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VaticanThe shuttle buses departing from the Auditorium Parco della Musica each had a sign indicating the language of the onboard tour guide (the entire Business Leadership Forum was simultaneously translated and available to all attendees through headphones in Japanese, French, Italian, Spanish, Russian, German, and English). The route from the auditorium took us through the Olympic Village which was built for the 1960 Games. The guide on the "English" bus was superb and she pointed out the many architectural features along the route and also the history of Vatican City.
The Vatican is a landlocked enclave in Rome, but it is actually the world’s smallest sovereign state (country). Beyond the territorial boundary of Vatican City, the Holy See has authority over twenty-three sites in Rome and five outside of Rome, including the Pope’s summer residence at Castel Gandolfo. The Vatican was closed to the public when we arrived. I had been there some years ago along with many thousands of other visitors. It was a unique feeling to be there with a small crowd of five-hundred. Being divided into small groups of a dozen or so made the experience very special — a lifetime memory for all of us.
The Vatican Library is home for many of the world’s rarest books and documents.The library has more than 150,000 manuscripts, including the four oldest surviving manuscripts of the Roman poet Virgil dating from the fourth and fifth century AD; and the oldest known manuscript of the Bible, written in 350 AD. There are also more than a million books, including 8,000 published during the first 50 years of the printing press. Virtually all civilizations and cultures in the history of humanity are represented somewhere in the Vatican Library. The wealth of content is phenomenal and scholars from all over the world are deeply interested in studying it in detail. The result will be an advancement in the general understanding of the history of the world. That is the good news. The bad news is that due to the cost of travel and the physical limitations of the Library to accommodate visiting scholars, only about 2,000 scholars per year can actually visit. Fortunately, a number of technical collaborations have focused on how to both preserve the treasures of the Library and make them more accessible to scholars. IBM developed a digital library service to extend access to portions of the Library’s collections to scholars worldwide. (more on the project here).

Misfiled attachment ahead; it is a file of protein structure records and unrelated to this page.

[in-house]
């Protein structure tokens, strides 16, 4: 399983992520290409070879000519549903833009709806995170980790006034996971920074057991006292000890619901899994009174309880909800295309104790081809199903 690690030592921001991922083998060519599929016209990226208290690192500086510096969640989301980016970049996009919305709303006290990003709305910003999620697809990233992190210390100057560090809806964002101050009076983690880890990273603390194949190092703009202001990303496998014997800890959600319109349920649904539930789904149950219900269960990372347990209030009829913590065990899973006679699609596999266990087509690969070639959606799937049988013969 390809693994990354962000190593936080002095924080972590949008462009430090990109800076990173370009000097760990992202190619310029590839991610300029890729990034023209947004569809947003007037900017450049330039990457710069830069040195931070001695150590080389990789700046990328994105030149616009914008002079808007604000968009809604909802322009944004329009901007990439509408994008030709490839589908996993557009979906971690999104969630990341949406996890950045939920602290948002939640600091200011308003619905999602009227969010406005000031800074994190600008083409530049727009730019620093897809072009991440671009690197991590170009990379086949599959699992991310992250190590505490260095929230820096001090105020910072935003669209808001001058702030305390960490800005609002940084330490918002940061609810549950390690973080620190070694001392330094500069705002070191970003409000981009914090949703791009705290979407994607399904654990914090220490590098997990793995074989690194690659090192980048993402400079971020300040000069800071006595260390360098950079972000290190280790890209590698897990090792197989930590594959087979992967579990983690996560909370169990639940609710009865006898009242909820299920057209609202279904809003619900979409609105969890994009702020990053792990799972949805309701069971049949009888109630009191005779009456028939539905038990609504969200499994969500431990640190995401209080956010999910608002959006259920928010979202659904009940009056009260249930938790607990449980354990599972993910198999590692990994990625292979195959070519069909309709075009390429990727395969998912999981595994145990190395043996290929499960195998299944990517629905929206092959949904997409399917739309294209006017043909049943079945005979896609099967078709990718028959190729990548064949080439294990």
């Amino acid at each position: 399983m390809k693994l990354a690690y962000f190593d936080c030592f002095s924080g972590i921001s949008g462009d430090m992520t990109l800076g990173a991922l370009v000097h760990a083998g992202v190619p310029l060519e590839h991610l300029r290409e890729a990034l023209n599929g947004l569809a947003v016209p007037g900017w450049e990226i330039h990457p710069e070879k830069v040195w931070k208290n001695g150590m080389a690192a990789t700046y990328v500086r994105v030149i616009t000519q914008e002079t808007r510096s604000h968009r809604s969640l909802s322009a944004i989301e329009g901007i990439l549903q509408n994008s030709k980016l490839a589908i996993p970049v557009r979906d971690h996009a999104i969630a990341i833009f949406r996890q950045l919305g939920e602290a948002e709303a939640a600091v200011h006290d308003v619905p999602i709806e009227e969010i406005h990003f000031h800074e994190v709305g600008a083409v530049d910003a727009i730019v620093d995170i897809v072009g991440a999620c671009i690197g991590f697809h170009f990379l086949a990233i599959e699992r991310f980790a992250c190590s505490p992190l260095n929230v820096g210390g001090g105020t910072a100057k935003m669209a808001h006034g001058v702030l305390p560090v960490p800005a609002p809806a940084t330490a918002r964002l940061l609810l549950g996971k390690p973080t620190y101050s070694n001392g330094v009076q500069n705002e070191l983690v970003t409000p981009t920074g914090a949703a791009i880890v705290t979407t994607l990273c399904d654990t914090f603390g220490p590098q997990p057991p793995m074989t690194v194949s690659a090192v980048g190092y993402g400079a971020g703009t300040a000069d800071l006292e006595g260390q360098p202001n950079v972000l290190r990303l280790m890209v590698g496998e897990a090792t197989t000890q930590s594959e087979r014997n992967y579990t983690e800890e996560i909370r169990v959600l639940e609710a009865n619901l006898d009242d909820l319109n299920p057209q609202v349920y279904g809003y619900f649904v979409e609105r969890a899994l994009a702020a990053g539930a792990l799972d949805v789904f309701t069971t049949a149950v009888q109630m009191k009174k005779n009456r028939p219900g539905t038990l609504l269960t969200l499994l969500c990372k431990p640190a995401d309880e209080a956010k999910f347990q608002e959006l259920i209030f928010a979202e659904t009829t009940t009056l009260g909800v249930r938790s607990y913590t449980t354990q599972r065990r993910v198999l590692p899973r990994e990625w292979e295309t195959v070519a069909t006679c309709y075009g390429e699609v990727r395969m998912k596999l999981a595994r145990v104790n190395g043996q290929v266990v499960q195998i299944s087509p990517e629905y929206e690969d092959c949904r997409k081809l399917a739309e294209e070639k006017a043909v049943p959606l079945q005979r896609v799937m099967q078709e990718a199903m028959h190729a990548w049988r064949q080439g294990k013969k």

Walking into an empty Sistine Chapel is hard to describe. The chapel is 135 feet long and 44 feet wide. The paintings are awe inspiring. It took Michelangelo di Lodovico Buonarroti Simoni (March 6, 1475 – February 18, 1564) four years to create the 68 foot high fresco ceiling. Our tour guide happened to be an artist and she herself was in awe of the art and knew an amazing number of details about every aspect of the incredible room. We spent nearly an hour listening and craning our necks to try to absorb what we were seeing. One part of the "creation" panel contains an image that depicts the various parts of the human brain. It has been only recently that the image has been validated as being an accurate depiction. When Michelangelo painted the ceiling in 1512 he certainly had no MRI’s or medical texts to refer to.
Cocktails in the courtyard outside of St. Peter’s Basilica and dinner in the Braccio Nuovo Gallery at the Vatican were beyond outstanding. The blessing was offered by the president of Vatican City, who is also a cardinal. His eminence then thanked IBM for the digital library project and said it was that generosity that inspired them to make an exception and allow a formal dinner in the Vatican for IBM and the BLF guests. He also reminded Sam that there were still many thousands of manuscripts left to digitize. The outstanding food and wine were accompanied by a string quartet which played a selection of works from the great masters: Bach, Pergolesi, Boccherini, Mozart, Haydn, Beethoven, Schubert and Schumann. It was an evening to remember forever.